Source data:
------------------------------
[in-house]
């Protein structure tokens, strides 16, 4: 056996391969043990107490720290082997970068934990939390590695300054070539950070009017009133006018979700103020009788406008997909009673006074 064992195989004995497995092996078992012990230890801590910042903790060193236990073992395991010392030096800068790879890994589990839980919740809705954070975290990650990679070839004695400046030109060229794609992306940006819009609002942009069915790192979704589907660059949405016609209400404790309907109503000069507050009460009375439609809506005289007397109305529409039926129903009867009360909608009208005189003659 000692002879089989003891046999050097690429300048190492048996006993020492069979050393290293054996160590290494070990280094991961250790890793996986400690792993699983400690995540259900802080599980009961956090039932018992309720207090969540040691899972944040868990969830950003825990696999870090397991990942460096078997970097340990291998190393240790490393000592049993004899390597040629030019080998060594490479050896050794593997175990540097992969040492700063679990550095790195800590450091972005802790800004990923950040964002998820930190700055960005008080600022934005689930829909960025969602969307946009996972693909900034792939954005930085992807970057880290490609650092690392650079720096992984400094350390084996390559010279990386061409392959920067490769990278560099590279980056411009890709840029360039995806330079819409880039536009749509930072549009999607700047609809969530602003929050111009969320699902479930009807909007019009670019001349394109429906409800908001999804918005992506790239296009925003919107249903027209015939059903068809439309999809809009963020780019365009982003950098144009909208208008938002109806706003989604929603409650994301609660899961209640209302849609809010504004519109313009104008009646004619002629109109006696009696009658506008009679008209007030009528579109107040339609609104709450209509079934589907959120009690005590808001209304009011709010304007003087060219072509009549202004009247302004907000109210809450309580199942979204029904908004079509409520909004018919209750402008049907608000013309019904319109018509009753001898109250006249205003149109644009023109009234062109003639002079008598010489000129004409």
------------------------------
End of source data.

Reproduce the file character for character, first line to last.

[in-house]
């Protein structure tokens, strides 16, 4: 056996391969043990107490720290082997970068934990939390590695300054070539950070009017009133006018979700103020009788406008997909009673006074 064992195989004995497995092996078992012990230890801590910042903790060193236990073992395991010392030096800068790879890994589990839980919740809705954070975290990650990679070839004695400046030109060229794609992306940006819009609002942009069915790192979704589907660059949405016609209400404790309907109503000069507050009460009375439609809506005289007397109305529409039926129903009867009360909608009208005189003659 000692002879089989003891046999050097690429300048190492048996006993020492069979050393290293054996160590290494070990280094991961250790890793996986400690792993699983400690995540259900802080599980009961956090039932018992309720207090969540040691899972944040868990969830950003825990696999870090397991990942460096078997970097340990291998190393240790490393000592049993004899390597040629030019080998060594490479050896050794593997175990540097992969040492700063679990550095790195800590450091972005802790800004990923950040964002998820930190700055960005008080600022934005689930829909960025969602969307946009996972693909900034792939954005930085992807970057880290490609650092690392650079720096992984400094350390084996390559010279990386061409392959920067490769990278560099590279980056411009890709840029360039995806330079819409880039536009749509930072549009999607700047609809969530602003929050111009969320699902479930009807909007019009670019001349394109429906409800908001999804918005992506790239296009925003919107249903027209015939059903068809439309999809809009963020780019365009982003950098144009909208208008938002109806706003989604929603409650994301609660899961209640209302849609809010504004519109313009104008009646004619002629109109006696009696009658506008009679008209007030009528579109107040339609609104709450209509079934589907959120009690005590808001209304009011709010304007003087060219072509009549202004009247302004907000109210809450309580199942979204029904908004079509409520909004018919209750402008049907608000013309019904319109018509009753001898109250006249205003149109644009023109009234062109003639002079008598010489000129004409």